Technically and conceptually, ESBs can differ widely. On one hand, your solution might not involve any specific tool or piece of software at all. Just defining a protocol might be enough (in this case, the ESB would delegate a lot of tasks to the providers and consumers). On the other hand, an ESB might consist of several tools and programs that run centrally, and/or decentrally and are used by service designers, implementers, and operators. In this section, I'll provide an overview of the different approaches to help you understand the consequences of specific ESB designs.
One aspect where ESB technologies differ is in the amount of coupling they provide for the physical connections. Does the consumer have to know the exact address ("endpoint") of the service provider, or does the ESB provide some mechanism that brings consumer requests to the correct providers?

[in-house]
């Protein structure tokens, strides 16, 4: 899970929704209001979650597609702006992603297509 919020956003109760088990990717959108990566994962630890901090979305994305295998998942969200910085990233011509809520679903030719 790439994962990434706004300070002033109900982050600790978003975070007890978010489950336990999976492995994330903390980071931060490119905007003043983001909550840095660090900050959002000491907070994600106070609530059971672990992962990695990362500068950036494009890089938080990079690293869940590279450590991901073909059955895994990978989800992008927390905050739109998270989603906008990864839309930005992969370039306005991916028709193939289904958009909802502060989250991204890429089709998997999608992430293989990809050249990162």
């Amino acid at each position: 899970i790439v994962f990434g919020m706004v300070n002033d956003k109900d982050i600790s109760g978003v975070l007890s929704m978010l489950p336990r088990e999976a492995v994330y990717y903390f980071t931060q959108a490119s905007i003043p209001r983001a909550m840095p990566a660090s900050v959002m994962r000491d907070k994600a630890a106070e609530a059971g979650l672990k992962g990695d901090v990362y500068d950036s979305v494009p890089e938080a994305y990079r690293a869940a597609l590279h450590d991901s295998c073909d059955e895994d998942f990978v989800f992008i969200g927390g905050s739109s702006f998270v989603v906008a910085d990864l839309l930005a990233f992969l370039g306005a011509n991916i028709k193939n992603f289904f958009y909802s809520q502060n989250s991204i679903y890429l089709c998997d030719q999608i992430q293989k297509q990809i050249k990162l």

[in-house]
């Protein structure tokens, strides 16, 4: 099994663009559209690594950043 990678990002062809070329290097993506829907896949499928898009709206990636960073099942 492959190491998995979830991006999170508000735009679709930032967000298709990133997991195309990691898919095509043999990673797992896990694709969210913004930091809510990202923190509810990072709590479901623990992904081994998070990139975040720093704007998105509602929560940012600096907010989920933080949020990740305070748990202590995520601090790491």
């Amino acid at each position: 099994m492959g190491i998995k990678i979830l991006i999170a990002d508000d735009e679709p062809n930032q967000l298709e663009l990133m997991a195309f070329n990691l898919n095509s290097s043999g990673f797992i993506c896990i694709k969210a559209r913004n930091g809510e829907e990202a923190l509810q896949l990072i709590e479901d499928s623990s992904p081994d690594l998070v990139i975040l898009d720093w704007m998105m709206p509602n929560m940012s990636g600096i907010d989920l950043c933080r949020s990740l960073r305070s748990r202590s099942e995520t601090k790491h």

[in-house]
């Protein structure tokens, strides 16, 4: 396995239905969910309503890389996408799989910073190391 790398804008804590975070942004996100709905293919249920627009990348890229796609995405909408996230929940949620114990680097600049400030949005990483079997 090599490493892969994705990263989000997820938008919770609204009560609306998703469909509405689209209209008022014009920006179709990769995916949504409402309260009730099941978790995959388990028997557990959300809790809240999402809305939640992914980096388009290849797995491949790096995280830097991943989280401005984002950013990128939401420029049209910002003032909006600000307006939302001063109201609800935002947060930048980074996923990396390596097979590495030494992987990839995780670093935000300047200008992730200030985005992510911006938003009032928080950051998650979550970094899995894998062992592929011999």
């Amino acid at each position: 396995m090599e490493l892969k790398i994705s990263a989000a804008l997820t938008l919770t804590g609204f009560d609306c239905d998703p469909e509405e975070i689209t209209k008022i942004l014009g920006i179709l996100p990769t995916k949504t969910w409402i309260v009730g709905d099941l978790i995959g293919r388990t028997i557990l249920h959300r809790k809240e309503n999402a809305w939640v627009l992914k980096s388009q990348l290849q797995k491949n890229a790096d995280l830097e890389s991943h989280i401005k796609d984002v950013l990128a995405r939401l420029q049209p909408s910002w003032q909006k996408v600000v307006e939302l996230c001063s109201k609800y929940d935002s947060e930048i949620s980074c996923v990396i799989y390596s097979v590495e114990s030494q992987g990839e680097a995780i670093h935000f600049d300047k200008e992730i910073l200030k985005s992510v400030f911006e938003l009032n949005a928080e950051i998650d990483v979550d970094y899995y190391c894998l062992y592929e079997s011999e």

If the consumer has to know the endpoint, it sends each request to a specific receiver. Such a connection is called a point-to-point connection (see Figure 5-2). The problem with this type of connection is that the call fails if the physical receiver is not available.
Figure 5-2. An ESB providing point-to-point connections
If the consumer does not have to know the endpoint of the provider, it instead identifies the provided service by a tag or symbolic that the ESB ...